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Title:
EXCESS 3 TO BCD CODE CONVERTER
United States Patent 3706878
Abstract:
An excess 3 to binary coded decimal converter is described which includes a plurality of EXCLUSIVE-OR gates and means for coupling the EXCLUSIVE-OR gates so that in response to excess 3 coded input signals, the EXCLUSIVE-OR gates provide binary coded decimal output signals.


Application Number:
05/124684
Publication Date:
12/19/1972
Filing Date:
03/16/1971
Assignee:
Eastman, Kodak (Rochester, NY)
Primary Class:
International Classes:
H03M7/12; (IPC1-7): H04L3/00
Field of Search:
235/155,92 340
View Patent Images:
US Patent References:
3153228Converting systemsOctober 1964Winkler
2877447Binary excess-3 converterMarch 1959Kenrich
Other References:

Frim & Miller, "Here Are More Digital Converters" Electronic Design 25, Dec. 6, 1969 pg. 87..
Primary Examiner:
Cook, Daryl W.
Assistant Examiner:
Glassman, Jeremiah
Claims:
I claim

1. In an excess 3 to BCD code converter for converting excess 3 input signals I1, I2, I4, and I8 to BCD output signals O1, O2, O4, and O8, the combination comprising:

2. O1 = I1

3. o2 = i2 φ i1

4. o4 = i4 φ i1 i2

5. o8 = i8 φ i4 i1 i2

6. in an excess 3 to BCD code converter for converting excess 3 input signals I1, I2, I4, and I8 to BCD output signals O1, O2, O4, and O8, the combination comprising:

7. O1 = I1

8. o2 = i2 φ i1

9. o4 = i4 φ i1 i2

10. o8 = i8 φ i4 i1 i2

11. in an excess 3 to BCD code converter for converting excess 3 input signals I1, I2, I4, and I8 to BCD output signals O1, O2, O4, and O8, the combination comprising:

12. The invention as set forth in claim 3 wherein said inverting means comprises an EXCLUSIVE-OR gate.

13. The invention as set forth in claim 3 wherein said first reference signal means comprises a NAND gate.

14. The invention as set forth in claim 5 wherein said second reference signal providing means comprises;

Description:
CROSS REFERENCE TO RELATED APPLICATIONS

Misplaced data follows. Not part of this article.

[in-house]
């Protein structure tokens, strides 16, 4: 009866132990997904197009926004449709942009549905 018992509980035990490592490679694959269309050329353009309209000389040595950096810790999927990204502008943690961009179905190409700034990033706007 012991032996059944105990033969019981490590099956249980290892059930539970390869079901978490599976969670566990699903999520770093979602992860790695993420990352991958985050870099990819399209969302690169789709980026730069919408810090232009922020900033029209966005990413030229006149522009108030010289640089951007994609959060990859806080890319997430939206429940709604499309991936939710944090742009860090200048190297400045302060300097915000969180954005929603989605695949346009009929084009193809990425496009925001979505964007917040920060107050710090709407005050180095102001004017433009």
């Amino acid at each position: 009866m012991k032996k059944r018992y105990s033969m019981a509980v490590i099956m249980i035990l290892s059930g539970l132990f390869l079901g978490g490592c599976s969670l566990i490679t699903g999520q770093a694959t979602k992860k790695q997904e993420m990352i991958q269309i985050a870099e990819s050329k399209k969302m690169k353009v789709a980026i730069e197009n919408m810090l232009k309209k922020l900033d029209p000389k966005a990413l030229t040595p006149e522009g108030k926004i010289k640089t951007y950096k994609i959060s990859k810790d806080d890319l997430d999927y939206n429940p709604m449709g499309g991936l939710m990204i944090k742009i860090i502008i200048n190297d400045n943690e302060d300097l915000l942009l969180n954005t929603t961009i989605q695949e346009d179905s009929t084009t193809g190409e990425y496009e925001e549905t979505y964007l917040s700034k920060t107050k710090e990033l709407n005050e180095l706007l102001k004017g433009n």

Reference is made to commonly assigned copending U.S. Pat. application, Ser. No. 124,683, entitled "BCD to Excess 3 Code Converter" filed contemporaneously herewith in the name of Wayne Spani.

BACKGROUND OF THE INVENTION

The present invention relates to code converting apparatus and particularly to excess 3 to binary coded decimal code converters.

Often within computing apparatus, an excess 3 code is used where it is desired to perform arithmetic operations by the method of compliments. Thereafter, the excess 3 code is converted to a binary coded decimal code (BCD). A conventional excess 3 to BCD code converter using 13 gates is shown on page 87 of "Electronics Design," Vol. 17, No. 25, Dec. 6, 1969 which was designed by a systematic procedure employing Karnaugh maps.

SUMMARY OF THE INVENTION

In the disclosed embodiment of the invention, an excess 3 to BCD converter includes a plurality of EXCLUSIVE-OR gates adapted to receive as inputs excess 3 coded input signals I1, I2, I4, and I8 and circuit means for coupling the EXCLUSIVE-OR gates so that they provide BCD output signals O1, 02, O4, and O8 in accordance with the following Boolean relationships between the input and the output signals.

1. O1 = I1

2. o2 = i2 φ i1

3. o4 = i4 φ i1 i2

4. o8 = i8 φ i4 i1 i2

A feature of the invention is that excess 3 to BCD code conversion is accomplished with substantial savings in the number of logic gates used. Other objects and advantages will become more apparent from the detailed description of a preferred embodiment.

BRIEF DESCRIPTION OF THE DRAWING

In the detailed description of the preferred embodiment of the invention presented below, reference is made to the accompanying drawing which depicts a block diagram of an excess 3 to BCD code converters in accordance with the invention. The symbols for the logic components shown in the drawing are in accordance with the American Standard Graphical Symbols for Logical Diagrams (ASA Y 32.14-1962).

DESCRIPTION OF THE PREFERRED EMBODIMENT